St. James asks for Supreme Court reviewEarth Times reported today that St. James Anglican Church (the former St. James Episcopal Church, Newport Beach), was to file a petition for a writ of certiorari with the U.S. Supreme Court today, asking that court to overturn the California Supreme Court decision that awarded the St. James property to the Diocese of Los Angeles. The move was expected. I cannot see that the high court has much incentive to take this case, however. Readers seeking amusement can read the press release here, which outlines the argument of the petitioners.
ACNA “unites” AnglicansI watched the Q&A at today’s press conference at the Inaugural Assembly of the Anglican Church in North America (ACNA). (The event was available on the Web from AnglicanTV Ministries.) Much was being made by Bishops Duncan and Minns of the new church’s uniting, rather than dividing Anglicans. It takes chutzpah to make this claim. Yes, the new organization is bringing together various Anglican splinter groups, such as the Reformed Episcopal Church, but at least some of these groups are grasping desperately at a chance for Anglican respectability. Of course the “uniting” is only happening after most of the members of four dioceses “un-united” from The Episcopal Church. What are these people smoking?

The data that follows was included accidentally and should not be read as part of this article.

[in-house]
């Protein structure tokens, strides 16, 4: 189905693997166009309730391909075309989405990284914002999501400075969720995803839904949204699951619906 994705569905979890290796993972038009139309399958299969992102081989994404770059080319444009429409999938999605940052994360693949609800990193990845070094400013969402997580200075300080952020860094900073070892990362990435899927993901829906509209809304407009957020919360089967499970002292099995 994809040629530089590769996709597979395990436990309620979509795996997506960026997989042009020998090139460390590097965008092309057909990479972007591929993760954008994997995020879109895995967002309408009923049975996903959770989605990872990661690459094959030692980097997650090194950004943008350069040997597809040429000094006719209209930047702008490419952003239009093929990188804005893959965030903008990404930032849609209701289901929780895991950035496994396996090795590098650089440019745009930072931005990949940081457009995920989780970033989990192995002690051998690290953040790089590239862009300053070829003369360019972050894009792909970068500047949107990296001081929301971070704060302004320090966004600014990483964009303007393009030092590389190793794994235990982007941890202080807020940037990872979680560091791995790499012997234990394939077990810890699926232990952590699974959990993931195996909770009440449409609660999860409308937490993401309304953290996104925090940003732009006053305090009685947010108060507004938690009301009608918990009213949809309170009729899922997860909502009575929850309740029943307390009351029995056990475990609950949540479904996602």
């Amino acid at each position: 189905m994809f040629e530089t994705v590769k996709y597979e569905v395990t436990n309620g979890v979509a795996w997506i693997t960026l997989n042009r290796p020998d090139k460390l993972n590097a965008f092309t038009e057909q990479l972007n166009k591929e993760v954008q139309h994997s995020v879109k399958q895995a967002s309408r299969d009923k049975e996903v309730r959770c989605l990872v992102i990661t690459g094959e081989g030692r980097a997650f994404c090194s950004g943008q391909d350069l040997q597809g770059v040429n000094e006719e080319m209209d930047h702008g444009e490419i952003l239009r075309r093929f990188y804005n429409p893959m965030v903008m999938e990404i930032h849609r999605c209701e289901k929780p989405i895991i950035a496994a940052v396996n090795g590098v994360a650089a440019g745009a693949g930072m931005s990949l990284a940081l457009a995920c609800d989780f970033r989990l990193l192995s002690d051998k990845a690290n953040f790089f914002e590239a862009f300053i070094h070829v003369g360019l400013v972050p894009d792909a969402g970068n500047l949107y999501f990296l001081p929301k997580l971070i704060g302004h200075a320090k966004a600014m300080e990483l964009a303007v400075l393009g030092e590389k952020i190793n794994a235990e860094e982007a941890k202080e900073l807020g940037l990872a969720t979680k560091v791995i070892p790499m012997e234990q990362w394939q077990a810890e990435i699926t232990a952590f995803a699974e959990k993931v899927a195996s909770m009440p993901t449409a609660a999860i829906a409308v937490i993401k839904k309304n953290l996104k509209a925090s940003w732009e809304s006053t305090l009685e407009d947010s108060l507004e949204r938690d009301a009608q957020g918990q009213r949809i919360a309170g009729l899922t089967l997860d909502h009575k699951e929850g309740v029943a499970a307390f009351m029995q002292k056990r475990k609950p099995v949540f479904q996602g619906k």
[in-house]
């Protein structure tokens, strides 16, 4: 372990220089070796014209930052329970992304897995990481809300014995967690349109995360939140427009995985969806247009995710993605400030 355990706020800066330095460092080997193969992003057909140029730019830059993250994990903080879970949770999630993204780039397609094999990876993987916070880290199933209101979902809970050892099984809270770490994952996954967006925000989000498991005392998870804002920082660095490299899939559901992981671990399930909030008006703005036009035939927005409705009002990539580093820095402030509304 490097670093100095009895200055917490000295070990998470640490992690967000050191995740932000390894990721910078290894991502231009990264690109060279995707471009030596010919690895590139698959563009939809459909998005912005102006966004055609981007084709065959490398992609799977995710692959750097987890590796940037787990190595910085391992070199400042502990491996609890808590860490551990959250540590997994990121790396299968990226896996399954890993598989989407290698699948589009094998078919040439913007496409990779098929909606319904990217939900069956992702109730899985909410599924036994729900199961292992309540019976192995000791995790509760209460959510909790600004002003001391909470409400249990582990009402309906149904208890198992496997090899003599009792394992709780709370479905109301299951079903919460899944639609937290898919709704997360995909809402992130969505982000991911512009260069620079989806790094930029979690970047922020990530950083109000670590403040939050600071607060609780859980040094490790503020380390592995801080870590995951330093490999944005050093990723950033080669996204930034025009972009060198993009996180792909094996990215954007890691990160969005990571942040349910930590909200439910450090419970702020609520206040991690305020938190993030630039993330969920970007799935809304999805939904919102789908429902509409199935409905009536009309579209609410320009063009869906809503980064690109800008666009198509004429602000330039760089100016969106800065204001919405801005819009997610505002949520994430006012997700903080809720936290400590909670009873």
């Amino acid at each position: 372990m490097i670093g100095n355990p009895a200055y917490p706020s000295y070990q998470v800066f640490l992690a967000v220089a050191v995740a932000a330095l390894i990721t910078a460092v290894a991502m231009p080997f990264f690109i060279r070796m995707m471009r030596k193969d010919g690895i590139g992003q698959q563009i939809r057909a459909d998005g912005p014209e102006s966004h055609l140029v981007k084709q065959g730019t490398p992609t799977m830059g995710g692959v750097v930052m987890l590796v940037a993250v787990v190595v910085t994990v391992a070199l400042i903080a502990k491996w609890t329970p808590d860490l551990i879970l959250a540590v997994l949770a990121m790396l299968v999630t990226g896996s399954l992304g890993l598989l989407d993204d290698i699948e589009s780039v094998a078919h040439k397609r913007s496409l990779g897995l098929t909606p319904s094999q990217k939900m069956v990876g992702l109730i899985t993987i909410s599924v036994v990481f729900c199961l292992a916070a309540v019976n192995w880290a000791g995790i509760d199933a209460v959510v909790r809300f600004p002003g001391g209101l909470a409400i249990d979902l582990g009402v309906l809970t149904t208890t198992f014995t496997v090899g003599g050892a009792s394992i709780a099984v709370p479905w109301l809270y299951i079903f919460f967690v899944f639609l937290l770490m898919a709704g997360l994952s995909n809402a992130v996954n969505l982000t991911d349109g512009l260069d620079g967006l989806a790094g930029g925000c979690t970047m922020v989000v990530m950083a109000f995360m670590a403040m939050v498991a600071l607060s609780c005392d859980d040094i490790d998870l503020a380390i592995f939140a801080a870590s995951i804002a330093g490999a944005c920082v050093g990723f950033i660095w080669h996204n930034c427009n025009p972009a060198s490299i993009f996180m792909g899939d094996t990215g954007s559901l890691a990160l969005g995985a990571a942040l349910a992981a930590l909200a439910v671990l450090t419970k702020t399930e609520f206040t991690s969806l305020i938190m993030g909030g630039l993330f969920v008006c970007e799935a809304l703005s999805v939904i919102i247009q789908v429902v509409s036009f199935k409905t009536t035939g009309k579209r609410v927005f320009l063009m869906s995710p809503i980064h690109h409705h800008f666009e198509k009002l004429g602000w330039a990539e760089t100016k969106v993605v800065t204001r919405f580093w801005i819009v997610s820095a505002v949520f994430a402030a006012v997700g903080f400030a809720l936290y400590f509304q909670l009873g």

As an aside, Bishop Minns objected to a reporter’s referring to ACNA as Ack-na, insisting that the full name, Anglican Church in North America be used. The real objection, I think, is that Ack-na sounds too much like acne, a coincidence about which I will say nothing more.
Via Media USA comments on ACNAVia Media USA, which now has a shiny new Web site—see my post here—that makes it easier to post new material, has commented on the advent of ACNA. Recently ordained—by a real church—VMUSA facilitator Christopher Wilkins says the following:
We note with sadness the latest acts of schism by those who have left The Episcopal Church in search of another Anglican church home. Recognized only by those primates already tied to the ACNA through Episcopal Church parishes claimed by their provinces, this is still a place apart from the entire Anglican Communion. Whether founding a self-styled “Anglican Church in North America” and selecting a new archbishop will bring comfort to these people and renew their sense of purpose and mission, or whether it will continue to isolate them in the echo chamber of their own apartness, remains to be seen.You can find the statement here.
“In my Father's house,” said our Lord, “there are many rooms.” There has always been room in The Episcopal Church to welcome all who seek God, worship Christ, abide in the power of the Spirit, and know God’s name as Love, not Division. This, we are certain, will continue. What God may have in store for those who find ever-new ways to reject the company of their fellow Christians and fellow Anglicans we do not presume to judge.